My conclusion accords with the commonsense assessment of what the Reform Act accomplished. On the day it was signed, the New York State Division of Criminal Justice Services issued a press release describing its effects.*fn4 It included a chart that contrasted the sentences available for first time drug offenders under the "Old Law" and the "New Law." For first time C drug felons, the "New Law" prescribes a five and one-half year maximum. Id. That is the maximum sentence that is now prescribed by New York law. That a dwindling class of offenders may still be subject to sentencing under the "Old Law" does not alter the fact that it is the old law.
To the extent that the Fifth and Fourth Circuits have found otherwise, I respectfully disagree with those rulings. In United States v. Hinojosa, 349 F.3d 200, 205 (5th Cir. 2003), the court concluded from the non-retroactivity of a Texas drug reform statute that the defendant's prior convictions were serious drug offenses for the purposes of § 924(e) because "if he were sentenced by the state court for those crimes today, he would still be subject to a maximum term of at least ten years." Similarly, in United States v. Williams, 57 Fed.Appx. 553, 556 (4th Cir. 2003), the court found that for the purposes of § 924(e), a sentence of more than two years "is prescribed" by North Carolina as long as the defendant would be subject to such a penalty if he "were to be tried and convicted today for the crimes he committed in 1990 and 1991."
In contrast, the Sixth Circuit has read § 924(e) to define a prior state court drug conviction as "serious" only where the offense carries a sentence of ten years or more at the time of the federal sentencing. See United States v. Morton, 17 F.3d 911, 915 (6th Cir. 1994) (declining to find that the defendant's prior drug convictions were serious drug offenses for the purposes of § 924(e) because "[a]t the time the defendant was being sentenced in this case, the state of Tennessee did not consider [the defendant's conduct] serious enough to impose a ten-year sentence."). Morton found that "[t]he question is at least ambiguous and therefore, under the rule of lenity, should be resolved in the defendant's favor." Id.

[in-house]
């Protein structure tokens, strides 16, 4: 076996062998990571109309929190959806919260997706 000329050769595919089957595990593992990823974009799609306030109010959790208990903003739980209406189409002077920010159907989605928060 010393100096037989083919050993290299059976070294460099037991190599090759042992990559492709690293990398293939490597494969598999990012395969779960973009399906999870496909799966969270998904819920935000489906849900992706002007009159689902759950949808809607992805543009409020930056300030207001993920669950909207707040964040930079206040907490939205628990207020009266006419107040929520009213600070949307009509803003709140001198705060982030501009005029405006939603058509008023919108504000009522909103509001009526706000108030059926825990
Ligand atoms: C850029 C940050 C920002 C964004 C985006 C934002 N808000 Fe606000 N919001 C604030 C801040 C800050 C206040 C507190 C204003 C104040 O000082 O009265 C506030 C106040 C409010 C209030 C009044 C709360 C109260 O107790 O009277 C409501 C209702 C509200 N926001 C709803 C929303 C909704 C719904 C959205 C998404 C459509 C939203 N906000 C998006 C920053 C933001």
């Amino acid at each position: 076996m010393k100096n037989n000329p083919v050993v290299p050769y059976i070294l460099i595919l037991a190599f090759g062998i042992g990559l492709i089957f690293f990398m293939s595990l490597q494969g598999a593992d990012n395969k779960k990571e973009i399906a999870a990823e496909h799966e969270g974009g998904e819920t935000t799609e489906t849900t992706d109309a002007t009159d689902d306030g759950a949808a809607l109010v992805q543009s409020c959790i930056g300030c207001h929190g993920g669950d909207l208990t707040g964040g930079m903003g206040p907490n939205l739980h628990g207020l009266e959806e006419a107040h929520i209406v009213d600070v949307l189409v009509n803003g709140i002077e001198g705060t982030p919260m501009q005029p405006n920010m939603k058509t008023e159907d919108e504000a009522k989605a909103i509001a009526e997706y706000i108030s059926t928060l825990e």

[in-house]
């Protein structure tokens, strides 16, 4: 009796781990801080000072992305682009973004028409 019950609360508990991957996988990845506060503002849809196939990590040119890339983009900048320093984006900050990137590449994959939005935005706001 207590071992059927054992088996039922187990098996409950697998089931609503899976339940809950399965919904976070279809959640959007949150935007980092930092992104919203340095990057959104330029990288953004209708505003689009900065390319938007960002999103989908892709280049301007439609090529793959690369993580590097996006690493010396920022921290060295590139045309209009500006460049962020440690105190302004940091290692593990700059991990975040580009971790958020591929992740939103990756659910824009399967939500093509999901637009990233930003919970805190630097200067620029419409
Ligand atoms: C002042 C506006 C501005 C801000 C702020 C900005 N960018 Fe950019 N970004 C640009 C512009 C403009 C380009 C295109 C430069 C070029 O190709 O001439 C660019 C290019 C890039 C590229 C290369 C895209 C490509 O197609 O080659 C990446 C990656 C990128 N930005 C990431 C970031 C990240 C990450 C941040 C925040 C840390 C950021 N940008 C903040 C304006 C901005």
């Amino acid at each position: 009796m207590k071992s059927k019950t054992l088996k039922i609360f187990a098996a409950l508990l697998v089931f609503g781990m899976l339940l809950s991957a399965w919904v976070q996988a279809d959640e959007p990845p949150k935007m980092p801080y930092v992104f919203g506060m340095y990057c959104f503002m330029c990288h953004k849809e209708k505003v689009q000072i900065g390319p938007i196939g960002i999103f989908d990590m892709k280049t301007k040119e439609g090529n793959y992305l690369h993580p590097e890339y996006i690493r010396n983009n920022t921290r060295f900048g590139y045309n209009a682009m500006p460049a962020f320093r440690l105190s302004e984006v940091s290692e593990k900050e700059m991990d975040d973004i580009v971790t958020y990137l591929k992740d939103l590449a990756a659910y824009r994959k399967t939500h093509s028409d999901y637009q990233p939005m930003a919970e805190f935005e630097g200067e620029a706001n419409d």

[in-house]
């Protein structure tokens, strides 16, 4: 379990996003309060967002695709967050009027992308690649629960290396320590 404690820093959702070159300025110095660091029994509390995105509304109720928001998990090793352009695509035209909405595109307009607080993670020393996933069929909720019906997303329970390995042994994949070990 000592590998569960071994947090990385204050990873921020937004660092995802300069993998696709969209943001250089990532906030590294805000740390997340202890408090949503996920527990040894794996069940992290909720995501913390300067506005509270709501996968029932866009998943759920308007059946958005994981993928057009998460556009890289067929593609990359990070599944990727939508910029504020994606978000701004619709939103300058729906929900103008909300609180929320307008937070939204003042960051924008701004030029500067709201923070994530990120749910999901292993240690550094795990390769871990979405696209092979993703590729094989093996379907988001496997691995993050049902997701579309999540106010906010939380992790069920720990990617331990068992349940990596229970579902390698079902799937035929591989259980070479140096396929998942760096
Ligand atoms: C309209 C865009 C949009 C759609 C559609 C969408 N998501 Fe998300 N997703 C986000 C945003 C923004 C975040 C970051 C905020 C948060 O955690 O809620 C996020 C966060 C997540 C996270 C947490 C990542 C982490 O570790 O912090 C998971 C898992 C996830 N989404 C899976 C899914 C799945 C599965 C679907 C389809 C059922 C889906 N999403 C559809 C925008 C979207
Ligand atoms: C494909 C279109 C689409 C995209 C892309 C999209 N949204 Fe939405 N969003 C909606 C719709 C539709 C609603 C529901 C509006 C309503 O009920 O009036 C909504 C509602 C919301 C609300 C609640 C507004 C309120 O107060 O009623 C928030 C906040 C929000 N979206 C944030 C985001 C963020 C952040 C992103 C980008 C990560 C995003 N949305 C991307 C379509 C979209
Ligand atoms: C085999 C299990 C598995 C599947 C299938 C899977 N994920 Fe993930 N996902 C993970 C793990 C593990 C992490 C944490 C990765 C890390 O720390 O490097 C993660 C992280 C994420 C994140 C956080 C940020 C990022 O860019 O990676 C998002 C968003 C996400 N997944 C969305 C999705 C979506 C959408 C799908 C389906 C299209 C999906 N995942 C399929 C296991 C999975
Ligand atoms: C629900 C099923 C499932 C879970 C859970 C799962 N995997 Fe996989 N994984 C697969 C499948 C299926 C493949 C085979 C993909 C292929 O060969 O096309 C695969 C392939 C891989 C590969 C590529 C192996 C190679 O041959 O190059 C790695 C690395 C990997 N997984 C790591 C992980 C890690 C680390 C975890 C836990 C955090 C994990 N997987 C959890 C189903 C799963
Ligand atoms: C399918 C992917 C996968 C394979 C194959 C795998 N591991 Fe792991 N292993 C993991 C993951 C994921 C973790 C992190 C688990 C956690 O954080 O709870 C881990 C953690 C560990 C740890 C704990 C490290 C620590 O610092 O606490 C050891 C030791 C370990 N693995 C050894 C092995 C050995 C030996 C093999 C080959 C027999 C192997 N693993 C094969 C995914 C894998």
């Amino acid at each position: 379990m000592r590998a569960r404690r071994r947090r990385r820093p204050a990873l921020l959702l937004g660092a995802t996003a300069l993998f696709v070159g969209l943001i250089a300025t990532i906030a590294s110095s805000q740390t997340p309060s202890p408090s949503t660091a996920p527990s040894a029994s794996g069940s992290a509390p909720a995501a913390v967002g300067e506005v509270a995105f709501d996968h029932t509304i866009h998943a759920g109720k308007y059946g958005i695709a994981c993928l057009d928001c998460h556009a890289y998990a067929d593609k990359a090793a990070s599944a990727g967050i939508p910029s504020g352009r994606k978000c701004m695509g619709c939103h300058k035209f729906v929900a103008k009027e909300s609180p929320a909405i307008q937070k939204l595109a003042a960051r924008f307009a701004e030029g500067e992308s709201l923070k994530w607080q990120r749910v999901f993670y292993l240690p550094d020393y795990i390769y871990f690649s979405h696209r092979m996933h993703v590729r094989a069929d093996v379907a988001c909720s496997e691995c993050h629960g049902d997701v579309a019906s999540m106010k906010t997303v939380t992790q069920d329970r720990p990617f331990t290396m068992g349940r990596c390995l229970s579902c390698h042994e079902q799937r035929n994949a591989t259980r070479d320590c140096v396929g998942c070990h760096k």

In my view, there is no basis to resort to the rule of lenity here. The plain meaning of § 924(e) excludes Williams's 1990 drug offense from consideration. It cannot be said that a maximum term of more than ten years "is prescribed by law" for the crime he committed in 1990, because a maximum term of five and one-half years is prescribed by law.
Hinojosa and Williams reach a different result only by reading § 924(e) to say that a serious drug offense according to state law is one for which a maximum term of ten years or more was prescribed by law and the defendant would face the old maximum if he (somehow) were to be resentenced today. There is no justification for adding that extra baggage to § 924(e). Those rulings do not accord with the plain meaning of the statute.
2. Interpreting § 924(e) in Light of State Sentencing Policy
Even if § 924(e) were ambiguous, the rule of lenity would not be necessary to a construction in favor of the defendant. The statute obviously looks to state sentencing policy in order to determine whether a state drug conviction is "serious" for the purposes of its mandatory fifteen-year sentence. See United States v. Morton, 17 F.3d 911, 915 (6th Cir. 1994) ("[B]y looking at state sentencing law, § 924(e) leaves the standard by which to judge the seriousness of a state drug conviction to the policy of the state."); United States v. Hammons, 438 F. Supp. 2d 125, 128 (E.D.N.Y. 2006) ("Rather than determining the seriousness of state felonies based on the length of the actual sentence, amount of drugs or any other measure, ACCA instead relies on the state's indication of the seriousness of the crimes through its sentencing policies.").